As a College, we have not had the clearest distribution of information despite best efforts from the department – this is an established problem which, I hope, is rectified for incoming students. The deficit in clear information distribution translates to abject lack of distribution of mental health information – ergo, making it more inaccessible and perhaps even foreboding.

The need for a better introduction to life here was corroborated by several members of the committee regarding this issue and others – adjustment to academic English language requirements differing strongly from test-indicated ability, more clearly indicated quiet resting areas, and several similar points.

Other topics of discussion included the distribution, functionality, and age of computers ‘given’ up for postgraduate researchers to use (we get the computers after four years of staff use, but then the computer sit for an additional three until they no longer are in functional condition), elucidation of induction and Moodle information, and more. But the largest, unified concern has been detailed above.

Charlotte Orr is leading the charge on the development of a Student Mental Health Support Team, which aims to provide support and listening ears to those in need both to harbour community and train our postgraduates to accommodate and support one another appropriately.

Going forward, I urge everyone to keep checking in with each other. Consider involvement in Charlotte’s initiative. Send GIFs of puppies, kittens, turtles, or whatever else you’re into. Keep the inside jokes coming.

And if you have any questions, or would like to hear the funny story of how I was late to the meeting by a couple of minutes and embarrassed myself by knocking over my briefcase, following it up with forgetting to introduce myself by name, please feel free to chat me up via WordPress, Facebook, or email.

Here’s to an excellent Spring Term 2017!

Winter in Storrs

I was back in the Northeastern United States for the holiday interim, back in the [strange] Connecticut town I called ‘home’ for twenty odd years once again. Same quirky neighbourhood, same interesting townsfolk, same local paper, same solitarily inexpensive coffeeshop I used to avoid for fear of bumping into the past.

Anyone who has been generally rootless for any number of years can attest to the fact that, when the world barrages you with images you’ve never before processed, your analytical side is sharpened as finely as your subjectivity is tested.

I have found over the past few years that this test has awakened an excitement for the simple things I had, maybe, missed in the past. The town which (in the high school just a few moments walk from my front door) my peers and I would minimally complain about to foster within us a unifying hatred for a common enemy has suddenly become visible through a new lens by most of us who have returned to see the colours we couldn’t before.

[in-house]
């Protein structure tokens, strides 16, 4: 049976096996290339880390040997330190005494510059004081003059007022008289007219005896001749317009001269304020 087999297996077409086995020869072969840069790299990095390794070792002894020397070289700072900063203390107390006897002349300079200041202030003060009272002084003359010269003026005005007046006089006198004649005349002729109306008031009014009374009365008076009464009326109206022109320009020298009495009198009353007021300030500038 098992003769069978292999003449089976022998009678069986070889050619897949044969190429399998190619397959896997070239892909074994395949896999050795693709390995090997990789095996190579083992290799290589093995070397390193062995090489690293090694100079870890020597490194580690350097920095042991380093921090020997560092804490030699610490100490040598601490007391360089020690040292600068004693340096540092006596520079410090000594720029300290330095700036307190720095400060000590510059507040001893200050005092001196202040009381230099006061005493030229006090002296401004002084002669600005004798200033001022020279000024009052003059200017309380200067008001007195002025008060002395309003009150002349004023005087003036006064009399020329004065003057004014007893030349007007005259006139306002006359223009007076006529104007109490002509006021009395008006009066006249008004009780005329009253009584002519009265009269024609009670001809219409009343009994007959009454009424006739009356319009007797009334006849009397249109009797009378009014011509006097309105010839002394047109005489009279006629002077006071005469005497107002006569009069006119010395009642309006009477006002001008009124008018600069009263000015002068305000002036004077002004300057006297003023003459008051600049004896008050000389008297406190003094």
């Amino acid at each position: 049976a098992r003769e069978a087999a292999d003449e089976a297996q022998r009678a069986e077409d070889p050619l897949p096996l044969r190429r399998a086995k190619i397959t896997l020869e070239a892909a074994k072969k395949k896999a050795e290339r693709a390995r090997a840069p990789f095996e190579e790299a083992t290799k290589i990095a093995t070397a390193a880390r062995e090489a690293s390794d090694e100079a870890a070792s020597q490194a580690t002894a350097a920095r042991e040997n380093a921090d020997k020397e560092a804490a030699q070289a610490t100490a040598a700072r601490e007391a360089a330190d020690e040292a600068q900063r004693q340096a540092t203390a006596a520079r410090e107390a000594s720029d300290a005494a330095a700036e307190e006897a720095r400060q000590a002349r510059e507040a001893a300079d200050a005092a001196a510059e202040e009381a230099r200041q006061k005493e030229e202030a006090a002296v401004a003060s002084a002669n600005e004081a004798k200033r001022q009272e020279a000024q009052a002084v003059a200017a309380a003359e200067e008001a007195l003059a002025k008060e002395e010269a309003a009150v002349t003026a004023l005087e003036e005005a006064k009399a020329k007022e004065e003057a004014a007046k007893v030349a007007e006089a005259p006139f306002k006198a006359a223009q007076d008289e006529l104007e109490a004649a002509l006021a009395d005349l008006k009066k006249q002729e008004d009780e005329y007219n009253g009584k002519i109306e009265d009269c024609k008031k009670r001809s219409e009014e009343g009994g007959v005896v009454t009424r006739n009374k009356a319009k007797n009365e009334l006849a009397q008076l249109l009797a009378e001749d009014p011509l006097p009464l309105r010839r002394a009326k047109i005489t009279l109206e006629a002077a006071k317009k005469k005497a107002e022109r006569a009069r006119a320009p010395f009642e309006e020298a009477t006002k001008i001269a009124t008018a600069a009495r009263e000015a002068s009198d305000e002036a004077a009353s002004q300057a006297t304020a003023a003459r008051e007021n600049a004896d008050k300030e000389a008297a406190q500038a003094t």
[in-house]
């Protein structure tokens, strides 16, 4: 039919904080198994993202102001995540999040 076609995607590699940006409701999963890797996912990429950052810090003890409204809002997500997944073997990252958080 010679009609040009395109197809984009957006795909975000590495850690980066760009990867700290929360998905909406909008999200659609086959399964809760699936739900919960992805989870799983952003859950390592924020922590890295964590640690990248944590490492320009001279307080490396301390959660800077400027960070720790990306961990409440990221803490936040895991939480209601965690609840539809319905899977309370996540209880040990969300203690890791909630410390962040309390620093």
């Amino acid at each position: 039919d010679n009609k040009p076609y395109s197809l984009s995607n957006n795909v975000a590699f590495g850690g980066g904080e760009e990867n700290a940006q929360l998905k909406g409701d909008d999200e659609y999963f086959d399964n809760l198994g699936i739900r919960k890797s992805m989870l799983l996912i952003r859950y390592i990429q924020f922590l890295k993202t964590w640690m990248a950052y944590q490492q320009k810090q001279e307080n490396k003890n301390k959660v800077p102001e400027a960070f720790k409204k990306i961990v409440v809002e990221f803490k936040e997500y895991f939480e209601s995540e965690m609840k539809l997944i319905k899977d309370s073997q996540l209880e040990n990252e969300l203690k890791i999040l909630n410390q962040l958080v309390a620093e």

I once found this scenery bleak in winter — devoid of colour and bereft of life’s motions (and then I met Glasgow [haha]). Coming back to town after months away in a new city, and after over a year on the other side of the country has changed that perspective: there’s colour exploding everywhere here almost as vibrantly if not more as in autumn.

It’s still not exciting here in a cosmopolitain sense which would excite a teenager or young adult. The biggest town scandals usually centre around the neighbouring Willimantic, Connecticut (still a hotbed for drug activity despite continued success with gentrification attempts) and the latest developments near and around the University of Connecticut. The people here love puns, bookstores, eclectically sensitive musicians posted on street corners, and eccentric characters. Things change year to year, but every year, most things remain the same. It is a community of people in a beautiful setting.

It’s still a sleepy town in the winter, and when it’s this cold outside (in the subzero celsius range), no one wants to part with the fireplace, but we like our spiced alcohol, our funny stories, our town anecdotes, and I am so grateful to have this community to come back to in a life which, by all other accounts, has stripped me of static roots… though I’m definitely not complaining about that.

This was always enough for me, and if nothing else, travel has validated the fact that there truly is beauty here unlike anywhere else in the world.

‘Floral’ Prose: Latent Victoriana in Glasgow’s Botanic Gardens

Many parts of Glasgow are a step back in time, and an academic immersion in literature produced between 1800 and 1900 is of little help to the time warp feel of the old tenement buildings with their stained glass windows and decorative ironwork. Architectural details bring on the Victorian vibe, the weather, the gothic.

A visit to the Botanic Gardens of Glasgow, located in close proximity to the University, provide a tempting escape [from class…] and a temple in which to regard a confluence of that very iron and glass which wreaks havoc upon a student’s ability to understand time and place after reading for eight hours without stopping. It is possible in this to lose emotion, feeling, and forget their presence, particularly when considering oneself a welcome visitor in a land before technology. So I cut class and visited the gardens in the hope of a solitary reprieve devoid of my academic woes and research concerns, only to reach an unfortunate, if beautiful conclusion.